Cook N Home 02635
If you are torn between the two, sauté pan vs fry pan then let this sauté pan by Cook N Home help you choose between the two. This nonstick sauté pan has a few special features that I think you will really love.
The nonstick coating on this sauté pan is on a hard-anodized surface, making the pan a lot easier to clean and to keep clean. Thanks to the non-stick surface food don’t stick to the surface as easy, preventing your food from burning.
The tempered glass lids are see-through, enabling you to keep an eye on your food as it cooks.
Are you looking for something a little stylish that will really glimmer like a gem in your kitchen? Then you will love this Cuisinart Chef’s Classic sauté pan because of its classy mirror finish.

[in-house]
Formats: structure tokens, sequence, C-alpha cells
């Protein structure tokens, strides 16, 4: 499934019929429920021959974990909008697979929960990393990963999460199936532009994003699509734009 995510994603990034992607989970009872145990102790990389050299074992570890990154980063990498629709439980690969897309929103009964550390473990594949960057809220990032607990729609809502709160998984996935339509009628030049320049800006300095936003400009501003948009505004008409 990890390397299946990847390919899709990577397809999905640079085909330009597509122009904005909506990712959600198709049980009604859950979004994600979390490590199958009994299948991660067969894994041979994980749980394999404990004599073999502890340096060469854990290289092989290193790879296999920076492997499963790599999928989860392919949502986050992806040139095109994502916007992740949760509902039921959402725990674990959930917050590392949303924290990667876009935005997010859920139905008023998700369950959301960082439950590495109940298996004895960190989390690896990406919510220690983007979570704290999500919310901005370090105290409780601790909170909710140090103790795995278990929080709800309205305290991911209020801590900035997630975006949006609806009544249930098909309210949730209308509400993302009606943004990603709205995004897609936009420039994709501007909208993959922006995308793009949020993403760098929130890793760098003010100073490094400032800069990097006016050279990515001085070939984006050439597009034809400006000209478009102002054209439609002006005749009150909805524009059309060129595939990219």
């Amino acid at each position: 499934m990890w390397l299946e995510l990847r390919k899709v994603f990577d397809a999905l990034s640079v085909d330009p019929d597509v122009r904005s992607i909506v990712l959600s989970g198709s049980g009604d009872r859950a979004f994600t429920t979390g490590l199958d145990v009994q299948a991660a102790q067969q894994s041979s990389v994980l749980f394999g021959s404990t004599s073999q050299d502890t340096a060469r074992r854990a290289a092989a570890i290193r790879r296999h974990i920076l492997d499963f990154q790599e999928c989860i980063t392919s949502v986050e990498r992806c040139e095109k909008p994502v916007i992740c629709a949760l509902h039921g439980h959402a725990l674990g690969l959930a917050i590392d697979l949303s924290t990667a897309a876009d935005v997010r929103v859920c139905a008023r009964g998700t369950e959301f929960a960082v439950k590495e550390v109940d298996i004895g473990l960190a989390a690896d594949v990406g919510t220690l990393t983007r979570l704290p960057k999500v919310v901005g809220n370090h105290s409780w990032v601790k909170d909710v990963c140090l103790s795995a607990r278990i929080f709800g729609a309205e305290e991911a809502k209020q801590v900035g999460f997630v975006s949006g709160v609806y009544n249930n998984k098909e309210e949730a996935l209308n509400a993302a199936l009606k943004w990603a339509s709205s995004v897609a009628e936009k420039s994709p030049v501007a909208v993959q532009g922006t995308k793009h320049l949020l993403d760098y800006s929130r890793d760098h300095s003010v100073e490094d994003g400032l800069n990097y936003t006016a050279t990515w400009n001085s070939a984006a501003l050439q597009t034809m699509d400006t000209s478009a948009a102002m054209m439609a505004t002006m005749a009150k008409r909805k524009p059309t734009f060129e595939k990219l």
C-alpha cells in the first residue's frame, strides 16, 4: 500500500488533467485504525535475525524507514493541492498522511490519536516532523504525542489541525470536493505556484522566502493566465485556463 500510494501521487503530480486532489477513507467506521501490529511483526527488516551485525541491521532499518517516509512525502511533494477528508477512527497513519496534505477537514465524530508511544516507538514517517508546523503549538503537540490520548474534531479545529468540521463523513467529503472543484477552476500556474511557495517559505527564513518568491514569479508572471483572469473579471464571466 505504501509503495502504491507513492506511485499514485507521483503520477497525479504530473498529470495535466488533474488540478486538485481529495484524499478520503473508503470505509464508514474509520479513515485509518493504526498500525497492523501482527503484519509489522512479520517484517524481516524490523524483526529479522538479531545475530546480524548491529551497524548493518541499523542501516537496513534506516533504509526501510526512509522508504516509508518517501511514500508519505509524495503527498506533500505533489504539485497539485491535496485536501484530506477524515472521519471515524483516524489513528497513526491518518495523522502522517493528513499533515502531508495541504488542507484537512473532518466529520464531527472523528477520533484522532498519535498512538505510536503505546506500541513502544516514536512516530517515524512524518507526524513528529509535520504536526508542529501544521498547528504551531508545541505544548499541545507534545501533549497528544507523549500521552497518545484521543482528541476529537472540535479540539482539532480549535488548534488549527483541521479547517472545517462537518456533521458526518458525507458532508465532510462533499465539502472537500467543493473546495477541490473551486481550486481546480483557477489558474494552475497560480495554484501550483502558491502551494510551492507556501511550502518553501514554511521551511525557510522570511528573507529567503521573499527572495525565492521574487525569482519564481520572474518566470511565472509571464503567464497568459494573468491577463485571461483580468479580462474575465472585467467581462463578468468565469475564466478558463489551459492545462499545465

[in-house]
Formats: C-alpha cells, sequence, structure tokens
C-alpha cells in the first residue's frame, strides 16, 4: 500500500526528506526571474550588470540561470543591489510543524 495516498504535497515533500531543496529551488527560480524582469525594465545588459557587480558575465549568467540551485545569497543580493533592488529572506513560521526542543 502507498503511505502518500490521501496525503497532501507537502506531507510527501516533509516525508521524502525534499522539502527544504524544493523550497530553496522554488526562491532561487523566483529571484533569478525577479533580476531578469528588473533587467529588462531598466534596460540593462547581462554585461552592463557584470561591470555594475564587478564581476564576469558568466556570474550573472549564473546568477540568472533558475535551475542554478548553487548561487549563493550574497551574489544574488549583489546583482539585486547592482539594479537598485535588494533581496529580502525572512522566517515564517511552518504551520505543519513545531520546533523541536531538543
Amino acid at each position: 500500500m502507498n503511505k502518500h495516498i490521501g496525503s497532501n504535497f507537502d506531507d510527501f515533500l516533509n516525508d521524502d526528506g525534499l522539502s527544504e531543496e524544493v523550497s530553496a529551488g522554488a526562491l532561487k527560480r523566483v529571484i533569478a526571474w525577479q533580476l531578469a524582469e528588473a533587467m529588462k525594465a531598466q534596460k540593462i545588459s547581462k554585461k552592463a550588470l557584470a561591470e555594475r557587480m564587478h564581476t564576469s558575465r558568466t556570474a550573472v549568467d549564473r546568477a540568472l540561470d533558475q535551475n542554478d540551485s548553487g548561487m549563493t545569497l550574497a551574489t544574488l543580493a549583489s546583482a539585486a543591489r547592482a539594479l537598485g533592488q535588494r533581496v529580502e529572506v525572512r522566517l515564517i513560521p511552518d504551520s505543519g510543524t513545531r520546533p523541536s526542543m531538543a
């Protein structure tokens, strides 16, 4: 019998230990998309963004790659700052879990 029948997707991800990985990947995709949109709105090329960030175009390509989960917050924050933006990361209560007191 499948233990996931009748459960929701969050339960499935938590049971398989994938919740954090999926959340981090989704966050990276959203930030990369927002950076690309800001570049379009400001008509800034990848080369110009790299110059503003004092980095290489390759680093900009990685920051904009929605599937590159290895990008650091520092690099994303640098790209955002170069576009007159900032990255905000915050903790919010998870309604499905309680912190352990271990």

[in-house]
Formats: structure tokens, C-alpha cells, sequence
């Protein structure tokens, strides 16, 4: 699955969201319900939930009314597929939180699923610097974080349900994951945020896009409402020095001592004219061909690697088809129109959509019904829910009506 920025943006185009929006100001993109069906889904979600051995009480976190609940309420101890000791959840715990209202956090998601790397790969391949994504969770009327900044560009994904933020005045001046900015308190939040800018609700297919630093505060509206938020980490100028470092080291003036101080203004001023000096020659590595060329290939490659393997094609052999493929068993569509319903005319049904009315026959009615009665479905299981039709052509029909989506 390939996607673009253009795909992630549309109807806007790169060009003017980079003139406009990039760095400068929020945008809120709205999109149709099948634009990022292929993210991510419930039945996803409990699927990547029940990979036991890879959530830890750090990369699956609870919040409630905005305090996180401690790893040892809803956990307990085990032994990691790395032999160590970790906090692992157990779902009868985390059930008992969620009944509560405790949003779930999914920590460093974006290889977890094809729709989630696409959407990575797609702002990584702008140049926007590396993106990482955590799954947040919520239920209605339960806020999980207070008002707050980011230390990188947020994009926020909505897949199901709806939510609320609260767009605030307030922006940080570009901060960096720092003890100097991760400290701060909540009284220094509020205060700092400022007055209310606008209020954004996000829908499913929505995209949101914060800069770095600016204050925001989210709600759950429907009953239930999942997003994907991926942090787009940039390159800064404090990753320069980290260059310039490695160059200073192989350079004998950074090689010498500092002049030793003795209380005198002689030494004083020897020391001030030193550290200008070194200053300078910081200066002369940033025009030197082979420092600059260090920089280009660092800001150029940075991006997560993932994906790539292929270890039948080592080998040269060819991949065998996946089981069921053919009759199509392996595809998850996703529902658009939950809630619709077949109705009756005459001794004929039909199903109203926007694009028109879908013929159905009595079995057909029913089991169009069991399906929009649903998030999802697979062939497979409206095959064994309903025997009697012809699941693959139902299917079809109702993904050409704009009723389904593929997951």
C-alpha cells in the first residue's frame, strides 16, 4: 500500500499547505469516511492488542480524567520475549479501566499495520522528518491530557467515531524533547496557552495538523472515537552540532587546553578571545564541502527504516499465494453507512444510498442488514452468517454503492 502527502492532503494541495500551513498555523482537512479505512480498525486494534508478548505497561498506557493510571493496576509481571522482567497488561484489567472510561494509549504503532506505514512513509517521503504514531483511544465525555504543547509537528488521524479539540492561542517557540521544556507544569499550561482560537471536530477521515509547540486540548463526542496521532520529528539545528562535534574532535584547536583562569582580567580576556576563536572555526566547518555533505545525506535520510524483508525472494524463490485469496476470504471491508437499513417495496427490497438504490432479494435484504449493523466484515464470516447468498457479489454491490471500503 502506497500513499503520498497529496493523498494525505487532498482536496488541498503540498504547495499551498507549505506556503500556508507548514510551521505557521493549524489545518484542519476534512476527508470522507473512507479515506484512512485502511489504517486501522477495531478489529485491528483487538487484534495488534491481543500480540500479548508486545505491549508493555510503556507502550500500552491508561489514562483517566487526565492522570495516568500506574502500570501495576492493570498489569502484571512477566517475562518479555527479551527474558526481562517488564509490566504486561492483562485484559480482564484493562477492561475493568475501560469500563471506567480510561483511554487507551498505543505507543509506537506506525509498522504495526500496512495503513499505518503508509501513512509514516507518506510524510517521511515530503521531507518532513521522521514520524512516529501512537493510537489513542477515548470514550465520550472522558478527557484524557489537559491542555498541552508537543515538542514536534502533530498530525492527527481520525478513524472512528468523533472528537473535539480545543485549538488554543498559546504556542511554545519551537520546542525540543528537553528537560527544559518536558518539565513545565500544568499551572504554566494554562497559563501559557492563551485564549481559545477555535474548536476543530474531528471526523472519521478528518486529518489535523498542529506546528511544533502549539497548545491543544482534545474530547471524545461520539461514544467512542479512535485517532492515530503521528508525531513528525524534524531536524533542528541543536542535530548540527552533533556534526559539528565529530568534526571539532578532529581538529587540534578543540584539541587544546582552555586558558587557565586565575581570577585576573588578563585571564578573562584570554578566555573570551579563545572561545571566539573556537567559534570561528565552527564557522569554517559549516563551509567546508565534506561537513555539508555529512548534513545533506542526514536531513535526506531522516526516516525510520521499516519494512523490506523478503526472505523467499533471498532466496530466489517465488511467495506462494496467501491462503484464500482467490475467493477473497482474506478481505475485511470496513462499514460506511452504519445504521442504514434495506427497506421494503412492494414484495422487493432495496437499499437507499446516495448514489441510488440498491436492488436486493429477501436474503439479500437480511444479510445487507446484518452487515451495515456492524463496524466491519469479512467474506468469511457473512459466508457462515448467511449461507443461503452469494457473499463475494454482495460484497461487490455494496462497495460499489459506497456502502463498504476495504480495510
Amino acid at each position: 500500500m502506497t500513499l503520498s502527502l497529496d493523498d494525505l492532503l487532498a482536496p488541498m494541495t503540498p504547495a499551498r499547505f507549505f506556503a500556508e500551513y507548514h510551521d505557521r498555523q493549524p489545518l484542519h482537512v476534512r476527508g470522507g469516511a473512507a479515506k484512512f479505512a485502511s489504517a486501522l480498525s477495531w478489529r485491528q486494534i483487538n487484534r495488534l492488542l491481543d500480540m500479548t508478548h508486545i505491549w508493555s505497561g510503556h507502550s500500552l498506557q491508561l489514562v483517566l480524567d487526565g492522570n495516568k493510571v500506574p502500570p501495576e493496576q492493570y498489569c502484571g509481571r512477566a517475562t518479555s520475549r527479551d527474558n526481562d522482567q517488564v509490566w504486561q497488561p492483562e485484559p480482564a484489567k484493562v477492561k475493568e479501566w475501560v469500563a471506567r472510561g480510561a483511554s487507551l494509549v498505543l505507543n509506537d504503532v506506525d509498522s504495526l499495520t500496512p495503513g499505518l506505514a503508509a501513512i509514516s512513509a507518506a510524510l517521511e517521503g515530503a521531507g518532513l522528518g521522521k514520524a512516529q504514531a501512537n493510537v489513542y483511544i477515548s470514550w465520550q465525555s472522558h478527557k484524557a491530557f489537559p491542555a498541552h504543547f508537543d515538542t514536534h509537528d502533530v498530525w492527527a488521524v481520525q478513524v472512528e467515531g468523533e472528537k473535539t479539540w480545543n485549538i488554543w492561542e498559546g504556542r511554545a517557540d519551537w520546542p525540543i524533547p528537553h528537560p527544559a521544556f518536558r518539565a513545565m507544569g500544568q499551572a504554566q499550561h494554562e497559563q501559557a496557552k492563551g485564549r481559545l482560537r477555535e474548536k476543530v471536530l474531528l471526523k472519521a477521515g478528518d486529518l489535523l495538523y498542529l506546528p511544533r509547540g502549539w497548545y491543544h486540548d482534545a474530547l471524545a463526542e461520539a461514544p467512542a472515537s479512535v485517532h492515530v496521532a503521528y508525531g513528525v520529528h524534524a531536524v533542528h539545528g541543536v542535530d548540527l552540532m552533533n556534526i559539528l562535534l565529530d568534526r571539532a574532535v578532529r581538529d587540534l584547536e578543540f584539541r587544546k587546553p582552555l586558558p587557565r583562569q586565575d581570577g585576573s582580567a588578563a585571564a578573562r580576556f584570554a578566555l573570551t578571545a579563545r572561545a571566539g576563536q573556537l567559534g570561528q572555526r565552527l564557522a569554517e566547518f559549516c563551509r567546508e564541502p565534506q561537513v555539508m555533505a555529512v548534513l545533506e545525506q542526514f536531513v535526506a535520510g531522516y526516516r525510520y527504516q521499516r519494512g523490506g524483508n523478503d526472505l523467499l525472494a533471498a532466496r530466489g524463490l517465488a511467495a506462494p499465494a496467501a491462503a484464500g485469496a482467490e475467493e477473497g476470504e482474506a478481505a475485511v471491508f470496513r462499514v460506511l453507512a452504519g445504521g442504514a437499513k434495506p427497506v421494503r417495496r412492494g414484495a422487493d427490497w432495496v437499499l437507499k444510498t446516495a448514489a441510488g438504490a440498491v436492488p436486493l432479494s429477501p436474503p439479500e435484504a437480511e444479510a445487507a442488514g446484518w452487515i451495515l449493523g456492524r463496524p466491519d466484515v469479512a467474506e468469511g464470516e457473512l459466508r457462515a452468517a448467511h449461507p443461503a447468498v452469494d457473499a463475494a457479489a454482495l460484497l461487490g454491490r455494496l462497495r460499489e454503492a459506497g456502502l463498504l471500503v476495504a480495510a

The aluminum base on this sauté pan helps to distribute the heat better and faster than other models, avoiding sticking, burning and annoying hot spots while cooking.
The rim has been formed especially for drip-free pouring, allowing you to cook spicy curries and heartwarming broths and simply transfer them into a dish to serve, without spilling or making a mess.
The pan has a handy cool grip handle feature that will keep the handles cool no matter what temperature you cook with, avoiding the need for pesky oven gloves and tea towels.
Calphalon Stainless Steel Cookware
New cookware is constantly being designed and improved to make your life easier and that is exactly what this Calphalon Classic Stainless Steel sauté pan does.
The aluminum base on the pan helps your food to cook in record time as it heats up the base quickly and evenly, avoiding hot spots and burning.